Balkans: Serbs And Albanians Sort Of Make Peace


May 21, 2013: European Union diplomats have touted the April 19 Serbia-Kosovo diplomatic relations agreement as a break-through deal and evidence that frozen conflicts (embedded conflicts) can be resolved. However, both Kosovo and Serbia are saying that they have yet to agree on many specific details. The deal has some twists. Serbia has not recognized Kosovo as an independent state. Kosovo, however, has legal authority over its territory. The agreement stipulated that Kosovar Serbs in northern Kosovo (Mitrovica and at least three other municipalities) would have a high degree of autonomy. But what autonomy means is not at all clear. This has put Kosovar Serbs in a bind, particularly in the town of Mitrovica. The Kosovar Serbs in Mitrovica still want what they call formal partition, which means politically attaching the northern half of the town to Serbia. Around 20,000 ethnic Serbs live in Mitrovica. Currently 60,000 ethnic Serbs still live in northern Kosovo. An estimated 200,000 Kosovar Serbs have left Kosovo since the 1999 war and have not returned. The agreement also demands that Serbia and Kosovar Serbs in the Mitrovica area dismantle the “parallel institutions” (governing institutions) established by the ethnic Serbs. The Kosovar Serbs vehemently disagree with this demand. The agreement has roiled Serbia too. Serbian ultra-nationalists have accused the Serb government of treason.

May 17, 2013: Spain and Slovakia announced that they will not recognize an independent Kosovo. The Spanish announcement was particularly blunt. Spain will follow Serbian policy and will not recognize Kosovo’s unilaterally declared independence as long as Serbia does not.

Turkish security officers arrested a man they believe to be one of the chief planners of the terrorist attack on the town of Reyhanli.  Police did not release his name but said that the two cars used in the car bombing were registered to this individual. The man was arrested in the Samandag district (Turkish-Syrian border). Authorities believe that he intended to cross the border into Syria. Two key co-conspirators are still at large. So far, Turkish security agencies have arrested 16 people allegedly connected to the terror attack. On May 13th the government claimed that a group of Marxist rebels with connections to Syrian intelligence, the Revolutionary Peoples Liberation Party/Front (DHKP/C), had carried out the attack. According to the police, at least five of the people under arrest are members of the group. The Syrian government denied that it had any involvement in the attack. The death toll in the attack has now reached 51 and 29 of the wounded are listed in critical condition. The DHKP/C is the largest surviving faction of the old Dev Sol left-wing terror organization. On February 1st a DHKP/C member tried to bomb the U.S. embassy in Anakara. He killed himself and a Turkish security guard.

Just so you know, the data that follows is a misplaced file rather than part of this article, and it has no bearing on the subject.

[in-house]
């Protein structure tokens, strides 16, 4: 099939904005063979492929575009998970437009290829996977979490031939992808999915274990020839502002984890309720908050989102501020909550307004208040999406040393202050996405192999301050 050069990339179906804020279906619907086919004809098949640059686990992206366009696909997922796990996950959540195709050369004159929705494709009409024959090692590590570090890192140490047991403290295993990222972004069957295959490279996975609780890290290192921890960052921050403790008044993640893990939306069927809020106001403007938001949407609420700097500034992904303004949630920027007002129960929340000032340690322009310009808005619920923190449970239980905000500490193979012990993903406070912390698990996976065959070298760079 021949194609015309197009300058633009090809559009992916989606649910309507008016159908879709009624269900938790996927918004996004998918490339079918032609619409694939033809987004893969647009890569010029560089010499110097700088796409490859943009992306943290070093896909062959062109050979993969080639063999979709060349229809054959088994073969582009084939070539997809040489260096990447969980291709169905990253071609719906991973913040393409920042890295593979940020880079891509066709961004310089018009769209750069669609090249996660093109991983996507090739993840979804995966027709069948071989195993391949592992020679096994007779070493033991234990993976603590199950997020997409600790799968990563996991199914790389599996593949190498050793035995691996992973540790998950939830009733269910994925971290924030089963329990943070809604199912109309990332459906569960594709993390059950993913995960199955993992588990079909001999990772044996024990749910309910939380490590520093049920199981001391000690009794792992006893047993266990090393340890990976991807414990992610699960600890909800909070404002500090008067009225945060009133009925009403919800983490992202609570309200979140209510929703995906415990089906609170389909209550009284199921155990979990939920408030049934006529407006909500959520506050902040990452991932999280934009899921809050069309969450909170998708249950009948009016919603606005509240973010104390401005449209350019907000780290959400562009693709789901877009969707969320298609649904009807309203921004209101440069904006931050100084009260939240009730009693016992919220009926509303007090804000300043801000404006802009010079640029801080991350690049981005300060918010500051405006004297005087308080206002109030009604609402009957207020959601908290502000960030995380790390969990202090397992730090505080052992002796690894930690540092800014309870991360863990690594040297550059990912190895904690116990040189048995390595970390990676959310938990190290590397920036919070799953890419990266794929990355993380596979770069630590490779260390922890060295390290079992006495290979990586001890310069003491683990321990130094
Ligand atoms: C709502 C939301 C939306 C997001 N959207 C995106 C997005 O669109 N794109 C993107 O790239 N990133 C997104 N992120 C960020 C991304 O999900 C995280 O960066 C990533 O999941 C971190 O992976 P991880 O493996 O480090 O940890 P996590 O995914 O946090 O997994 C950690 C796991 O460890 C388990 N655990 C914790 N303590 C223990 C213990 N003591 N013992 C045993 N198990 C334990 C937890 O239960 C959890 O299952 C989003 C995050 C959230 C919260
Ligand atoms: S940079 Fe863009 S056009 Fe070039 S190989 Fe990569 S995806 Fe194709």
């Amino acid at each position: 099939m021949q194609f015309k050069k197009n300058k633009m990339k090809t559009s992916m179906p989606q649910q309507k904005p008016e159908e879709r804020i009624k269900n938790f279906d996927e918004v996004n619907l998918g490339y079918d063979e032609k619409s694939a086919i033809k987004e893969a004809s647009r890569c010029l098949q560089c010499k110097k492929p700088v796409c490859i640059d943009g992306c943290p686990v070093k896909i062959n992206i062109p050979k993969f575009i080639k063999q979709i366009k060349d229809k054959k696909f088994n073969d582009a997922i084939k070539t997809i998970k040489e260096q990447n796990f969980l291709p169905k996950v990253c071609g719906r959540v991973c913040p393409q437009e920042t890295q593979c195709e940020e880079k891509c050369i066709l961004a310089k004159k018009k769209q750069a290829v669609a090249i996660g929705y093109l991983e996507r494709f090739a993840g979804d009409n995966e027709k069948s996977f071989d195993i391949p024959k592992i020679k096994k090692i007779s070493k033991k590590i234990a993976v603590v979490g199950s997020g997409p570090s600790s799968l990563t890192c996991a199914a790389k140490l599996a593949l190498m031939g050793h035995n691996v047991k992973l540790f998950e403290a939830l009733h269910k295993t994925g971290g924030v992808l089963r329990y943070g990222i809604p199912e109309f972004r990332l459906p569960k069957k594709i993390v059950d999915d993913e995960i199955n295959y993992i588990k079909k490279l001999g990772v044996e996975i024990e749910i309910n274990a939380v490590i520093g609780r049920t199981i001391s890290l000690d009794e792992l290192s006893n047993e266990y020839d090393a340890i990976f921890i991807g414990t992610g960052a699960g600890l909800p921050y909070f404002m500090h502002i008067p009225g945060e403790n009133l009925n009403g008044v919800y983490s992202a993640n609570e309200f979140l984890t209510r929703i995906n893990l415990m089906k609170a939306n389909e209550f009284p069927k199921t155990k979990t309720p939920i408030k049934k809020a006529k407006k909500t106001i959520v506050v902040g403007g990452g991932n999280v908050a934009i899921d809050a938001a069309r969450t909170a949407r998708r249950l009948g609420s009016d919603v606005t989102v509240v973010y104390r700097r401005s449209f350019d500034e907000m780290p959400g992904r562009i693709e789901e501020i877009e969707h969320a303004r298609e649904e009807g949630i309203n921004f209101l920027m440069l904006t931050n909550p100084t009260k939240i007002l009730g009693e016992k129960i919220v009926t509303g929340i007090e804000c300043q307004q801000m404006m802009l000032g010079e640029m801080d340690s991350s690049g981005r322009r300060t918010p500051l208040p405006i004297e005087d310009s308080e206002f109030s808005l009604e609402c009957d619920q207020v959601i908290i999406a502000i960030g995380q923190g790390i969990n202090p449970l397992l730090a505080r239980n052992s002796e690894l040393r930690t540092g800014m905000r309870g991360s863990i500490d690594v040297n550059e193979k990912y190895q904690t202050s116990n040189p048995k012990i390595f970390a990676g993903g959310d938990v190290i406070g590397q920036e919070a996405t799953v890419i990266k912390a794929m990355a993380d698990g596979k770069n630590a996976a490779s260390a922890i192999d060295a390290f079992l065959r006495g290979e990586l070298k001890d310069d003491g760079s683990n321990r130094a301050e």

May 16, 2013: Greece's two largest labor unions staged work stoppages to protest austerity economics and the government’s decision to block a teacher’s union strike. The government used its civil mobilization authority to ban a public high school teacher’s strike that was scheduled for the end of the school year university exams period. Meanwhile, a European Union commission tasked with evaluating the Greek economy determined that Greece’s recession will continue through 2014, and begin to improve late that year. Unemployment will peak at 27 percent in 2013. However, Greece will continue to have at least 20 percent of its labor force unemployed through 2016.  Interestingly enough, the current Greek unemployment rate is 27 percent but around 65 percent of employable young Greeks (age 15 to 24) are unemployed.

Albania accepted its first group of exiled Iranians who had been in Iraq since the early 1980s. The Iranians belonged to the Peoples Mujahedeen of Iran (MEK, Mujahedeen-e-Khalq) rebel group. MEK guerrillas fought against the Ayatollah Khomeini’s clerical regime. Saddam Hussein gave the MEK bases inside Iraq. Many Iraqis regard the MEK as allies of Saddam. The group had been living in Camp Ashraf near Baghdad and 210 MEK rebels will eventually relocate to Albania.

May 15, 2013: Greece and Serbia signed a bilateral military cooperation agreement. The agreement primarily addresses training cooperation and specifies programs for training liaison officers for deployment in multi-national operations. The agreement includes improving cooperation between special forces and the Greek and Serb air forces and cooperation on issues involving military medicine.

May 14, 2013: Preliminary vote counts in Bulgaria’s national election (held May 12) indicate that the country’s political stalemate will continue. The country is very divided politically. The center-right GERB Party got 31 percent of the vote, the Socialists (PES) 27 percent. The ethnic Turkish party, Movement for Rights and Freedoms (DPS), got 11 percent. The far right Ataka Party will also have seats in parliament by winning seven percent of the vote. The government resigned in February after a series of mass demonstrations. Frustration with Bulgaria’s weak economy was the biggest issue. Most protestors demanded better living and working conditions. They also demanded an end to political and economic corruption. Others called on the government to fire incompetent bureaucrats.

The Fitch credit rating service raised Greece’s credit rating from CCC to B- (B minus). The rating service said that the Greek economy has improved slightly. The government has reduced the overall public deficit.  However, the report also acknowledged that political opposition to economic reform remained high. A B- rating means that Greek bonds are still regarded as extremely risky (ie, they are junk bonds).